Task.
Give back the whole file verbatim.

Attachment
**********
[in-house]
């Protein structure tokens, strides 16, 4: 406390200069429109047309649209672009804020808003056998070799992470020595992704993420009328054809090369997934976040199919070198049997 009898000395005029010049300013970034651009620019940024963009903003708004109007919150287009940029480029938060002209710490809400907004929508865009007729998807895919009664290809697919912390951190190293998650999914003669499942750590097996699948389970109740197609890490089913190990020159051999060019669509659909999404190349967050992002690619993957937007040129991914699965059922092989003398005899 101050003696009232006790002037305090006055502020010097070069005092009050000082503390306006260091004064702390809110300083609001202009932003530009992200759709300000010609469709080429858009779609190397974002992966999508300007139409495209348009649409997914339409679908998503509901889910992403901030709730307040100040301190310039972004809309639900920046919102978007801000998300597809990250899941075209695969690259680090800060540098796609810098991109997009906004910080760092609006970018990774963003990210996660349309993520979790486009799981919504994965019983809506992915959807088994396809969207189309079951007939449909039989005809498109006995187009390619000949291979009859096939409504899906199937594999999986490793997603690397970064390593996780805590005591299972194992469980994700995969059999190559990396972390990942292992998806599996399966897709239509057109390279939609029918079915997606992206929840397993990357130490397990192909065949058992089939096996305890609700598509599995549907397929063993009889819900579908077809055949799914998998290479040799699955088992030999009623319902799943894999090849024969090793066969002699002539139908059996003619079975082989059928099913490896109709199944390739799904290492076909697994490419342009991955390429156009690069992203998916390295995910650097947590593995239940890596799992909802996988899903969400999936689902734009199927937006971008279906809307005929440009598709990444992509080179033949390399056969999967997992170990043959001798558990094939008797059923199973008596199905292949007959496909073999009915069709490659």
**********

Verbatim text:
[in-house]
């Protein structure tokens, strides 16, 4: 406390200069429109047309649209672009804020808003056998070799992470020595992704993420009328054809090369997934976040199919070198049997 009898000395005029010049300013970034651009620019940024963009903003708004109007919150287009940029480029938060002209710490809400907004929508865009007729998807895919009664290809697919912390951190190293998650999914003669499942750590097996699948389970109740197609890490089913190990020159051999060019669509659909999404190349967050992002690619993957937007040129991914699965059922092989003398005899 101050003696009232006790002037305090006055502020010097070069005092009050000082503390306006260091004064702390809110300083609001202009932003530009992200759709300000010609469709080429858009779609190397974002992966999508300007139409495209348009649409997914339409679908998503509901889910992403901030709730307040100040301190310039972004809309639900920046919102978007801000998300597809990250899941075209695969690259680090800060540098796609810098991109997009906004910080760092609006970018990774963003990210996660349309993520979790486009799981919504994965019983809506992915959807088994396809969207189309079951007939449909039989005809498109006995187009390619000949291979009859096939409504899906199937594999999986490793997603690397970064390593996780805590005591299972194992469980994700995969059999190559990396972390990942292992998806599996399966897709239509057109390279939609029918079915997606992206929840397993990357130490397990192909065949058992089939096996305890609700598509599995549907397929063993009889819900579908077809055949799914998998290479040799699955088992030999009623319902799943894999090849024969090793066969002699002539139908059996003619079975082989059928099913490896109709199944390739799904290492076909697994490419342009991955390429156009690069992203998916390295995910650097947590593995239940890596799992909802996988899903969400999936689902734009199927937006971008279906809307005929440009598709990444992509080179033949390399056969999967997992170990043959001798558990094939008797059923199973008596199905292949007959496909073999009915069709490659």